BETHEL — Winds of up to 85 mph ripped up the Kuskokwim Bay coast on Friday, upending smokehouses, tearing electric lines and flinging a house across the road.
In Quinhagak, half the town was without power for a day; fuel pumps were damaged and gas and stove oil were being rationed. Platinum sustained minor damage and KYUK could not connect to landlines in Goodnews Bay as of Sunday.
Mike Smith woke up at 9 a.m. on Friday in Quinhagak; the house was shaking. As the sun rose, he said, he looked out his window to see "strong winds, plywood flying all around, roofing flying around, cars and Hondas sliding off the road, smokehouses being blown apart."
On Smith's property, only his shed sustained damage. The wind tore off sections of tin roofing and wood siding.
In another area of town the wind wiped a house off its foundation, sending it skating across the ice. Smith said that the building "slid across the road, nearly hitting another house, missing it by only a few inches."
Luckily, no one was inside. The house is partially constructed, and its owners haven't moved in yet.
"This is the worst wind I've ever seen since I've been here, [in] all my life. I'm sixty and a half," said John Hunter, Quinhagak fuel system and hardware store manager.
On Friday morning, at the storm's peak, Hunter was talking on the phone with an employee who was in the shed next to the village's fuel pumps.
"First he said the building started to shake really bad and it was going to come off," said Hunter. "Then I just heard a wind sound after that."
The sound was the 16-by-20-foot shed tumbling over with the employee inside. Hunter dispatched a maintenance worker to the site, who shattered the shed's back window to free the trapped employee.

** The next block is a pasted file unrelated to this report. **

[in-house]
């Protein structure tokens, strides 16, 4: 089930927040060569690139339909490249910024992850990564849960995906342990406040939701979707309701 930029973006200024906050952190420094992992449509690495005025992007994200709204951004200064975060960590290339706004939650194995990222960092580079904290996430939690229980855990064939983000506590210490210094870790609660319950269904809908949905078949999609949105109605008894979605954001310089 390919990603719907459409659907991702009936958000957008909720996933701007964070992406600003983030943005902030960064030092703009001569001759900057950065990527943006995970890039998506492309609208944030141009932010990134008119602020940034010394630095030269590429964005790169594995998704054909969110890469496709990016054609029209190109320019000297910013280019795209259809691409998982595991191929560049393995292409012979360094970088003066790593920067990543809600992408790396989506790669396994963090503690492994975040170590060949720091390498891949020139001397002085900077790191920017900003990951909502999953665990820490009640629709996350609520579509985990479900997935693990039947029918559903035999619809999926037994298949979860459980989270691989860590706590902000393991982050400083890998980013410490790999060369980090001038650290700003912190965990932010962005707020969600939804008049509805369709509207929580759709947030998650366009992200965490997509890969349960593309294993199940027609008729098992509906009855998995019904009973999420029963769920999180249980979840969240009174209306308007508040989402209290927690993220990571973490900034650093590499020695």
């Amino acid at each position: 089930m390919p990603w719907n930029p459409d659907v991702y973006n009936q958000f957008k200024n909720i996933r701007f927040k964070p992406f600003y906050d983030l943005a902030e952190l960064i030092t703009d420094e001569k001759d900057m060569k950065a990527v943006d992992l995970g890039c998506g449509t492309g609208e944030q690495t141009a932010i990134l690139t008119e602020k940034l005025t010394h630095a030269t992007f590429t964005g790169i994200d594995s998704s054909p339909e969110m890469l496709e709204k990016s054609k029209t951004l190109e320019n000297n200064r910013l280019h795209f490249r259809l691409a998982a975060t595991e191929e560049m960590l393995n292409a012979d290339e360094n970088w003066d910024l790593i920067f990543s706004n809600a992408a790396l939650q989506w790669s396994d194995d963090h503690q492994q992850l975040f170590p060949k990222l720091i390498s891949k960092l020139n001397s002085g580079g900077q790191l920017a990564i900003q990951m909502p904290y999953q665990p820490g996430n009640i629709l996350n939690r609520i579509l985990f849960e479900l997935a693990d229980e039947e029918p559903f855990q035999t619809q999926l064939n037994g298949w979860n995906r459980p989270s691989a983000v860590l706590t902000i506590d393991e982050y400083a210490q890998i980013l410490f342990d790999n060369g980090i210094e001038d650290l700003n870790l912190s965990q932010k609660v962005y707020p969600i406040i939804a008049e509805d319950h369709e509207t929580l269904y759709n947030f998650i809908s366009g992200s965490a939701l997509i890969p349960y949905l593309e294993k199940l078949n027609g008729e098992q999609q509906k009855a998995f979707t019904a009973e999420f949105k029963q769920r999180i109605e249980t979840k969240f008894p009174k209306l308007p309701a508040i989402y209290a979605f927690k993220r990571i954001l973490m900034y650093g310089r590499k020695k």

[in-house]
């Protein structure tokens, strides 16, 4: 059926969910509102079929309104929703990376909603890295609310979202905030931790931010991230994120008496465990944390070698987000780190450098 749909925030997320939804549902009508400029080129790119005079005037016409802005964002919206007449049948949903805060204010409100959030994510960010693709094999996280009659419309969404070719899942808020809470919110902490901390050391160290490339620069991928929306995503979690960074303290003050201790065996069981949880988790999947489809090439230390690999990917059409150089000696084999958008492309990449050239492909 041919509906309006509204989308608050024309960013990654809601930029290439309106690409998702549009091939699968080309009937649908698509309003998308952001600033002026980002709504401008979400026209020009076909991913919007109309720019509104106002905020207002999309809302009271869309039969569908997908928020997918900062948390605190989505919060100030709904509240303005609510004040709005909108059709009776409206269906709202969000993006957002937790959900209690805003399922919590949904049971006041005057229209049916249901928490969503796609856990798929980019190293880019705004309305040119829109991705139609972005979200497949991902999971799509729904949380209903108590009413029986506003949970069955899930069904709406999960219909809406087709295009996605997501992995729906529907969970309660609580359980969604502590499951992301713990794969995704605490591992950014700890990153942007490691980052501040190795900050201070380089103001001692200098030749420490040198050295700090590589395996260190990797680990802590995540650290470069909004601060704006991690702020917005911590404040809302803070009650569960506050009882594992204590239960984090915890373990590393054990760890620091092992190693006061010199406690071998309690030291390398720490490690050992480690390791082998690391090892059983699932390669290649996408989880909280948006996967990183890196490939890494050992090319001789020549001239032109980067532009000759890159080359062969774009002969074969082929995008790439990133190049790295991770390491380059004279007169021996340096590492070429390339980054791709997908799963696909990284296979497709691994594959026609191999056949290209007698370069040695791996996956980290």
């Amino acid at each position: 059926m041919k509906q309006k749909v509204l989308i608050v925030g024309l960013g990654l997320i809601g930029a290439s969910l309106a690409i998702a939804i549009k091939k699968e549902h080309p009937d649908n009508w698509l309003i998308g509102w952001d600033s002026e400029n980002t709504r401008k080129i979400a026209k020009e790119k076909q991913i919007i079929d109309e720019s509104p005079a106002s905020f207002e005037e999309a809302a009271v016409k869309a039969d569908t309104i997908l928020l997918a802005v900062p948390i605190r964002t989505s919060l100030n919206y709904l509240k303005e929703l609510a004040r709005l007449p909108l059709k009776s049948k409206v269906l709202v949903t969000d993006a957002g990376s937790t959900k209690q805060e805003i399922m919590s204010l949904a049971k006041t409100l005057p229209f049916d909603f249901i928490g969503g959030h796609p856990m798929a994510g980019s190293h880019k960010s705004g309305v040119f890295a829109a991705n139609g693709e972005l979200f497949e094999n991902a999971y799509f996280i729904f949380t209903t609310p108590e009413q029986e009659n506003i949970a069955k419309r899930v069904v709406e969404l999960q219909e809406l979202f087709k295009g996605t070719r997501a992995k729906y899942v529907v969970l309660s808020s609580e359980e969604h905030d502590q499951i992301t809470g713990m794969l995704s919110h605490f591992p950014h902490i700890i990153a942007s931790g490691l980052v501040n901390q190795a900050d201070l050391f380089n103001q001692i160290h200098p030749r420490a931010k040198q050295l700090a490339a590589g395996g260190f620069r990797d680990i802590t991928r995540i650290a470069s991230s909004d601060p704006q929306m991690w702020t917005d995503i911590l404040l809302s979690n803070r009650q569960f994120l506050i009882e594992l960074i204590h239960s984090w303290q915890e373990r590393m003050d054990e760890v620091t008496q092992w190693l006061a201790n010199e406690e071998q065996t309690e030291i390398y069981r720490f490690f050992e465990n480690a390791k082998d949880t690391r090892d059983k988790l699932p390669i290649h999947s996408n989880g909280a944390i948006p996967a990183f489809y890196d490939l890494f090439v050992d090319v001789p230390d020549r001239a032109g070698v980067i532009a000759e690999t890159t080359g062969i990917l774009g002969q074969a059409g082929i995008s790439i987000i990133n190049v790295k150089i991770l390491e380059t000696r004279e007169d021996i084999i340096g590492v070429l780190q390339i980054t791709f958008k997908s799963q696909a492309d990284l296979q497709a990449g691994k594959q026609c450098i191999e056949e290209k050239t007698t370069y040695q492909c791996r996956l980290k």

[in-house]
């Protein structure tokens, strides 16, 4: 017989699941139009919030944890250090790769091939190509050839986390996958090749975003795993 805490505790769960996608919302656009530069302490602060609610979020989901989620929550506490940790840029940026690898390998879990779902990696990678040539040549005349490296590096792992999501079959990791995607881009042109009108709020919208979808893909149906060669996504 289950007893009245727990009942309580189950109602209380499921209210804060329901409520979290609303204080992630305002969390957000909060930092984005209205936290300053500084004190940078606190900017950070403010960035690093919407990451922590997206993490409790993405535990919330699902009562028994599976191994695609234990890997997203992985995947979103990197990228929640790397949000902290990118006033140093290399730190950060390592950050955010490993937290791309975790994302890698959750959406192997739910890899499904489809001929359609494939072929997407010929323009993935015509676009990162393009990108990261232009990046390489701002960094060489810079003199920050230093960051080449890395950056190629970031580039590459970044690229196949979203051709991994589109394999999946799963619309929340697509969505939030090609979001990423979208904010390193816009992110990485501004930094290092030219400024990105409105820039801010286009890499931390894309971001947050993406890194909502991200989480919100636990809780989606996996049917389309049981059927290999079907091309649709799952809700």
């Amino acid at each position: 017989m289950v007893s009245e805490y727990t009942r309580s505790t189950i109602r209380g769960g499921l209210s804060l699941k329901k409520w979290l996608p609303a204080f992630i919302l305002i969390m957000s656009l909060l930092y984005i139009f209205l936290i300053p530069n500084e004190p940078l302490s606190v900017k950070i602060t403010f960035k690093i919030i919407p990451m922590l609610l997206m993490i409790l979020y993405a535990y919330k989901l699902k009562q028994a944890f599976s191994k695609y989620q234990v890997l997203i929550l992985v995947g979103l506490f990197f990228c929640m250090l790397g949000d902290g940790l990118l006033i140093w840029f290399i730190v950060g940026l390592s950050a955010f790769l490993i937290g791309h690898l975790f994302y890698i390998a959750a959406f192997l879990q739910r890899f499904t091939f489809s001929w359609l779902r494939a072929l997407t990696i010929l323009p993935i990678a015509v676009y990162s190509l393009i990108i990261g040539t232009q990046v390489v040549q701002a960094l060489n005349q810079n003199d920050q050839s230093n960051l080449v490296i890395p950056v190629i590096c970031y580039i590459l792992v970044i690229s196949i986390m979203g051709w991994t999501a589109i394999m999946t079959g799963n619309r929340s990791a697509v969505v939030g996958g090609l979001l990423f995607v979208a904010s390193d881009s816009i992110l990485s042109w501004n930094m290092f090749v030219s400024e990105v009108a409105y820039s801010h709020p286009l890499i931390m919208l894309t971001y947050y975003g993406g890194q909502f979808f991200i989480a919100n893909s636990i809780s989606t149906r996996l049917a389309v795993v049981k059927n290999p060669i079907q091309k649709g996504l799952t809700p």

"He [the maintenance worker] picked him up and he wasn't hurt bad," said Hunter. "I had him go to the clinic and get checked up, but he was okay."
A pipe connecting the fuel tanks to the gas pumps was also damaged, disabling the pumps, but no fuel was spilled. Hunter and his workers rigged a manual pump to access emergency fuel. They're limiting gasoline to five gallons per person and stove oil to 10 gallons per person until the problem is fixed.
"As soon as these winds die down we're going back out there to work on it," Hunter said.
Hunter had to end his interview with KYUK to fix the village store's generator. As of Saturday evening, the south end of the town had been without power for a day. Hunter said that a damaged line near the school was shut down after it started sparking.
As of 5:40 p.m. on Saturday, Alaska Village Electric Cooperative (AVEC) CEO Meera Kohler emailed KYUK saying that she'd just gotten word that a lineman had landed in Quinhagak to deal with the issue. In a later email, Kohler said that the power had been restored at 8:30 p.m.
Neither Smith nor Hunter could say whether the storm had caused erosion on Quinhagak's already crumbing shoreline. Smith said that the road was too icy and winds too strong to drive his four-wheeler to the beach.
Throughout the storm, the wind blew from the southeast. Hunter said that it's unlikely that a wind from that direction would have surged the ocean.
The coastal village of Platinum also sustained damage during Friday's storm.
"All the houses were rocking and rolling throughout the night," said Daniel Adams, office assistant at the Platinum tribal office. "We had a couple dishes in the kitchen fall over."
Adams also said that some houses are without power or have partial power. In his own home, Adams said that lights in only certain rooms are working. His aunt's house lost most of her roofing, but Adams was unfazed by what he saw.
"It's normal for us," he said. "Being out in Platinum, we're used to high winds."